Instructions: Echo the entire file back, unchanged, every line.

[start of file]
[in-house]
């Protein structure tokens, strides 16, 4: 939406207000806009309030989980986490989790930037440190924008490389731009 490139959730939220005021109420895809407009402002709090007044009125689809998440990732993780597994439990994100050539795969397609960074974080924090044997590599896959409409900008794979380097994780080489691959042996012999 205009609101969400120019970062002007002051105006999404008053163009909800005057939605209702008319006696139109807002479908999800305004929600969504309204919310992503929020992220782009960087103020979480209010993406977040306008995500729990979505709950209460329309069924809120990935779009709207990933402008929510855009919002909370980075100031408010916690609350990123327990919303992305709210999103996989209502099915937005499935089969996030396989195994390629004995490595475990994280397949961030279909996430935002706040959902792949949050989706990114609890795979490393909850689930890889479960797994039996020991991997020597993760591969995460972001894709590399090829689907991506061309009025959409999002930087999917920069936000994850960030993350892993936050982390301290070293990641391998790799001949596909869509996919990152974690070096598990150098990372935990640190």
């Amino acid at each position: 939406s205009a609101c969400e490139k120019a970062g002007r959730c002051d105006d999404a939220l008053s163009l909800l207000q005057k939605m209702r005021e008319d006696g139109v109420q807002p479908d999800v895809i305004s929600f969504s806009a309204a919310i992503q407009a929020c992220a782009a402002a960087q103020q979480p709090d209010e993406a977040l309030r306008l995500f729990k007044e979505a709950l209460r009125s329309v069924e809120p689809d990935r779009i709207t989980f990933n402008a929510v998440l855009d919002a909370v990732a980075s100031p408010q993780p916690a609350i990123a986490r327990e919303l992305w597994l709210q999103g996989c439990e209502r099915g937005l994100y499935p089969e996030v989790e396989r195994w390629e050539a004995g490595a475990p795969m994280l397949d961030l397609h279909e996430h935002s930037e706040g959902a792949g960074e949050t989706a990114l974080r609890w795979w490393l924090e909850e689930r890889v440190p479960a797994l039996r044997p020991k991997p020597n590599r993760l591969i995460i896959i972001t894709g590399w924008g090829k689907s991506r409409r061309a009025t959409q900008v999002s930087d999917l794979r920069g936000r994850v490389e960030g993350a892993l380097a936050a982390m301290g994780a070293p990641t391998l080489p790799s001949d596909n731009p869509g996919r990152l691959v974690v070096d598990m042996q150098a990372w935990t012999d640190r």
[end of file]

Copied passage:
[in-house]
């Protein structure tokens, strides 16, 4: 939406207000806009309030989980986490989790930037440190924008490389731009 490139959730939220005021109420895809407009402002709090007044009125689809998440990732993780597994439990994100050539795969397609960074974080924090044997590599896959409409900008794979380097994780080489691959042996012999 205009609101969400120019970062002007002051105006999404008053163009909800005057939605209702008319006696139109807002479908999800305004929600969504309204919310992503929020992220782009960087103020979480209010993406977040306008995500729990979505709950209460329309069924809120990935779009709207990933402008929510855009919002909370980075100031408010916690609350990123327990919303992305709210999103996989209502099915937005499935089969996030396989195994390629004995490595475990994280397949961030279909996430935002706040959902792949949050989706990114609890795979490393909850689930890889479960797994039996020991991997020597993760591969995460972001894709590399090829689907991506061309009025959409999002930087999917920069936000994850960030993350892993936050982390301290070293990641391998790799001949596909869509996919990152974690070096598990150098990372935990640190």
């Amino acid at each position: 939406s205009a609101c969400e490139k120019a970062g002007r959730c002051d105006d999404a939220l008053s163009l909800l207000q005057k939605m209702r005021e008319d006696g139109v109420q807002p479908d999800v895809i305004s929600f969504s806009a309204a919310i992503q407009a929020c992220a782009a402002a960087q103020q979480p709090d209010e993406a977040l309030r306008l995500f729990k007044e979505a709950l209460r009125s329309v069924e809120p689809d990935r779009i709207t989980f990933n402008a929510v998440l855009d919002a909370v990732a980075s100031p408010q993780p916690a609350i990123a986490r327990e919303l992305w597994l709210q999103g996989c439990e209502r099915g937005l994100y499935p089969e996030v989790e396989r195994w390629e050539a004995g490595a475990p795969m994280l397949d961030l397609h279909e996430h935002s930037e706040g959902a792949g960074e949050t989706a990114l974080r609890w795979w490393l924090e909850e689930r890889v440190p479960a797994l039996r044997p020991k991997p020597n590599r993760l591969i995460i896959i972001t894709g590399w924008g090829k689907s991506r409409r061309a009025t959409q900008v999002s930087d999917l794979r920069g936000r994850v490389e960030g993350a892993l380097a936050a982390m301290g994780a070293p990641t391998l080489p790799s001949d596909n731009p869509g996919r990152l691959v974690v070096d598990m042996q150098a990372w935990t012999d640190r």